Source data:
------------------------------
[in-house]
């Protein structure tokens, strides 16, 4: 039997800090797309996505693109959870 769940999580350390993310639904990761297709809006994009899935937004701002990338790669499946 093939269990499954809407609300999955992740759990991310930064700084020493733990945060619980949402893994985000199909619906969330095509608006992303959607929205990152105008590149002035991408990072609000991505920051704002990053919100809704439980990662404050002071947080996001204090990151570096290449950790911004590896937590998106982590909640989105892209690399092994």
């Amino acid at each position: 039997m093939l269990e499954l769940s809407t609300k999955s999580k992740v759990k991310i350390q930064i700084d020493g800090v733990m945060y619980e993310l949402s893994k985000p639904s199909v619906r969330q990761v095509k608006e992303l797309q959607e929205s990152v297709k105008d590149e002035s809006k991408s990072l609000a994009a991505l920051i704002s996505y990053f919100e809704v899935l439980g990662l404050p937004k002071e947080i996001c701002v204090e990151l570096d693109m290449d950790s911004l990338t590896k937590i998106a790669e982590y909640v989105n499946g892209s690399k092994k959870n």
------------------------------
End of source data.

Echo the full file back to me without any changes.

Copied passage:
[in-house]
């Protein structure tokens, strides 16, 4: 039997800090797309996505693109959870 769940999580350390993310639904990761297709809006994009899935937004701002990338790669499946 093939269990499954809407609300999955992740759990991310930064700084020493733990945060619980949402893994985000199909619906969330095509608006992303959607929205990152105008590149002035991408990072609000991505920051704002990053919100809704439980990662404050002071947080996001204090990151570096290449950790911004590896937590998106982590909640989105892209690399092994």
């Amino acid at each position: 039997m093939l269990e499954l769940s809407t609300k999955s999580k992740v759990k991310i350390q930064i700084d020493g800090v733990m945060y619980e993310l949402s893994k985000p639904s199909v619906r969330q990761v095509k608006e992303l797309q959607e929205s990152v297709k105008d590149e002035s809006k991408s990072l609000a994009a991505l920051i704002s996505y990053f919100e809704v899935l439980g990662l404050p937004k002071e947080i996001c701002v204090e990151l570096d693109m290449d950790s911004l990338t590896k937590i998106a790669e982590y909640v989105n499946g892209s690399k092994k959870n």